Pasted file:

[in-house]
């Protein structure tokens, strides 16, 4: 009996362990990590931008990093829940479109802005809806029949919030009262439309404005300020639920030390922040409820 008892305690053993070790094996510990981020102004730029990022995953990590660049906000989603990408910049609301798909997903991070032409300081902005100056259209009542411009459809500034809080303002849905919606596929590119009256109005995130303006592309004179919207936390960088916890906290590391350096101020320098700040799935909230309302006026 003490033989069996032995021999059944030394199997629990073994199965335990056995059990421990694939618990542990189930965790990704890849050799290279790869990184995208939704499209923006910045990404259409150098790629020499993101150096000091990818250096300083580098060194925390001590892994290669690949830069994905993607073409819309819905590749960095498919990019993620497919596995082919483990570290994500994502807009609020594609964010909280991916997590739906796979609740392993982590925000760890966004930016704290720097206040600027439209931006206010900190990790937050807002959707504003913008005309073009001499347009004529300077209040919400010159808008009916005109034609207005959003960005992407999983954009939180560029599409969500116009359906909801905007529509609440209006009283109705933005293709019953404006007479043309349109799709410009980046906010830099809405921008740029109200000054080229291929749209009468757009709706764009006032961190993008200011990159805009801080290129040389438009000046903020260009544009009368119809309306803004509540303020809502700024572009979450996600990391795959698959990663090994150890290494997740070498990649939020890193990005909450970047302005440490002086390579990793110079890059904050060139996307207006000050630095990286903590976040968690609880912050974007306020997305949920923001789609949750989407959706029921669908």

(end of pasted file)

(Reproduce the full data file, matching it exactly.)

[in-house]
């Protein structure tokens, strides 16, 4: 009996362990990590931008990093829940479109802005809806029949919030009262439309404005300020639920030390922040409820 008892305690053993070790094996510990981020102004730029990022995953990590660049906000989603990408910049609301798909997903991070032409300081902005100056259209009542411009459809500034809080303002849905919606596929590119009256109005995130303006592309004179919207936390960088916890906290590391350096101020320098700040799935909230309302006026 003490033989069996032995021999059944030394199997629990073994199965335990056995059990421990694939618990542990189930965790990704890849050799290279790869990184995208939704499209923006910045990404259409150098790629020499993101150096000091990818250096300083580098060194925390001590892994290669690949830069994905993607073409819309819905590749960095498919990019993620497919596995082919483990570290994500994502807009609020594609964010909280991916997590739906796979609740392993982590925000760890966004930016704290720097206040600027439209931006206010900190990790937050807002959707504003913008005309073009001499347009004529300077209040919400010159808008009916005109034609207005959003960005992407999983954009939180560029599409969500116009359906909801905007529509609440209006009283109705933005293709019953404006007479043309349109799709410009980046906010830099809405921008740029109200000054080229291929749209009468757009709706764009006032961190993008200011990159805009801080290129040389438009000046903020260009544009009368119809309306803004509540303020809502700024572009979450996600990391795959698959990663090994150890290494997740070498990649939020890193990005909450970047302005440490002086390579990793110079890059904050060139996307207006000050630095990286903590976040968690609880912050974007306020997305949920923001789609949750989407959706029921669908």